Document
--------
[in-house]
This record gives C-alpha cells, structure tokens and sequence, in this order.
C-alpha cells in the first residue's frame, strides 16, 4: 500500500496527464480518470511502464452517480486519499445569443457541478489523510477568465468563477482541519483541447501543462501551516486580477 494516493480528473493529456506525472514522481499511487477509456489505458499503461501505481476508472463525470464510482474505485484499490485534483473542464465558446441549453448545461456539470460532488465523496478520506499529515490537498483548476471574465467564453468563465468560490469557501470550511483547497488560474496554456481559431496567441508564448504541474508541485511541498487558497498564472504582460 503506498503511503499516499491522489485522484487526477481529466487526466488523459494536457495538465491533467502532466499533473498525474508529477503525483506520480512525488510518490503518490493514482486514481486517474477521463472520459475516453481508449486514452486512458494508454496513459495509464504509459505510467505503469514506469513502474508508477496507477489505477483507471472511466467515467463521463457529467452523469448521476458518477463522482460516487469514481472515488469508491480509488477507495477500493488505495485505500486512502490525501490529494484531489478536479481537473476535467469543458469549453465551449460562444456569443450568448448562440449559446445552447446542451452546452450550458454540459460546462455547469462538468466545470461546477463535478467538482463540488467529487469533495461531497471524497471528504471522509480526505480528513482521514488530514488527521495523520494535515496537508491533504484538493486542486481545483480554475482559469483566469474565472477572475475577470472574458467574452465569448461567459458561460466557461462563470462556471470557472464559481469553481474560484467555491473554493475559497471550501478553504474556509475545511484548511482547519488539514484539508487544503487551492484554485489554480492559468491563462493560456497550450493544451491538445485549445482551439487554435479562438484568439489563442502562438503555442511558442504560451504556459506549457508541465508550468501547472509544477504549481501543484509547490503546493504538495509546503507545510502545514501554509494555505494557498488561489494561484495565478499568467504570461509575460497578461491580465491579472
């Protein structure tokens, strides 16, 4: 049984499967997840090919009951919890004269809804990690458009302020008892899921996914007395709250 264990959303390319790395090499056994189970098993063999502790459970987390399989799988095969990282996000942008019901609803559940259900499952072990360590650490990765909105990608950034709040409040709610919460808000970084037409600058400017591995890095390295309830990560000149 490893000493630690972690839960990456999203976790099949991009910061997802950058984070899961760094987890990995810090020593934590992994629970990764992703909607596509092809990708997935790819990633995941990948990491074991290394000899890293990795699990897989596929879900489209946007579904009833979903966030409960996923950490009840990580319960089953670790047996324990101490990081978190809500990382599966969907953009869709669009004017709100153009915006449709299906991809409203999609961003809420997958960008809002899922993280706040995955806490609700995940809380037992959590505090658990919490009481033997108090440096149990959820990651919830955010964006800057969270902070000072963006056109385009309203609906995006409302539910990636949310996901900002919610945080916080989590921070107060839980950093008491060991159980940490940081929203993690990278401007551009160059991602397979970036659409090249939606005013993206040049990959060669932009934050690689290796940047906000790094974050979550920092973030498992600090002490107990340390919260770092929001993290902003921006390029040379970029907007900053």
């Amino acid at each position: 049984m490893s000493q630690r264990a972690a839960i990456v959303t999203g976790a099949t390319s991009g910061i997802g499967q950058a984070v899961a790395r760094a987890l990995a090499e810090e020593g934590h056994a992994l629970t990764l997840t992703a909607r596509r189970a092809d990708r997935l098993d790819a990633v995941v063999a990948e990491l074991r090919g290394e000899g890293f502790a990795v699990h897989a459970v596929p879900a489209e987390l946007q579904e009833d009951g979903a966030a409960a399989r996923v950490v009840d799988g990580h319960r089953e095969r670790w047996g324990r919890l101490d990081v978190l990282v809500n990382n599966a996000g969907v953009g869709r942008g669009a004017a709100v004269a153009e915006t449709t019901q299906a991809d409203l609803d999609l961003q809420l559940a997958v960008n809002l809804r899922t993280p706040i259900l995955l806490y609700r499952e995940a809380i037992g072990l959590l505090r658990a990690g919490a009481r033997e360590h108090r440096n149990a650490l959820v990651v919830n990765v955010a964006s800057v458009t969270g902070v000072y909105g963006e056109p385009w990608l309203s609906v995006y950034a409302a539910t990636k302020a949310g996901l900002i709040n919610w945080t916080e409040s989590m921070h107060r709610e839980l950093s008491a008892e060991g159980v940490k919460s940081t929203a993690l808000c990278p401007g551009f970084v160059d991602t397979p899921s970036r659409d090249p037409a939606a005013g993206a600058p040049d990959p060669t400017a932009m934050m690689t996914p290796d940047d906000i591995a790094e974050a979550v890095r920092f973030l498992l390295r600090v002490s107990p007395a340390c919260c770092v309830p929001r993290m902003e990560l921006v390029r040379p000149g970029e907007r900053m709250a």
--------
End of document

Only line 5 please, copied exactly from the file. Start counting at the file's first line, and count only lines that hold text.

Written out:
């Amino acid at each position: 049984m490893s000493q630690r264990a972690a839960i990456v959303t999203g976790a099949t390319s991009g910061i997802g499967q950058a984070v899961a790395r760094a987890l990995a090499e810090e020593g934590h056994a992994l629970t990764l997840t992703a909607r596509r189970a092809d990708r997935l098993d790819a990633v995941v063999a990948e990491l074991r090919g290394e000899g890293f502790a990795v699990h897989a459970v596929p879900a489209e987390l946007q579904e009833d009951g979903a966030a409960a399989r996923v950490v009840d799988g990580h319960r089953e095969r670790w047996g324990r919890l101490d990081v978190l990282v809500n990382n599966a996000g969907v953009g869709r942008g669009a004017a709100v004269a153009e915006t449709t019901q299906a991809d409203l609803d999609l961003q809420l559940a997958v960008n809002l809804r899922t993280p706040i259900l995955l806490y609700r499952e995940a809380i037992g072990l959590l505090r658990a990690g919490a009481r033997e360590h108090r440096n149990a650490l959820v990651v919830n990765v955010a964006s800057v458009t969270g902070v000072y909105g963006e056109p385009w990608l309203s609906v995006y950034a409302a539910t990636k302020a949310g996901l900002i709040n919610w945080t916080e409040s989590m921070h107060r709610e839980l950093s008491a008892e060991g159980v940490k919460s940081t929203a993690l808000c990278p401007g551009f970084v160059d991602t397979p899921s970036r659409d090249p037409a939606a005013g993206a600058p040049d990959p060669t400017a932009m934050m690689t996914p290796d940047d906000i591995a790094e974050a979550v890095r920092f973030l498992l390295r600090v002490s107990p007395a340390c919260c770092v309830p929001r993290m902003e990560l921006v390029r040379p000149g970029e907007r900053m709250a």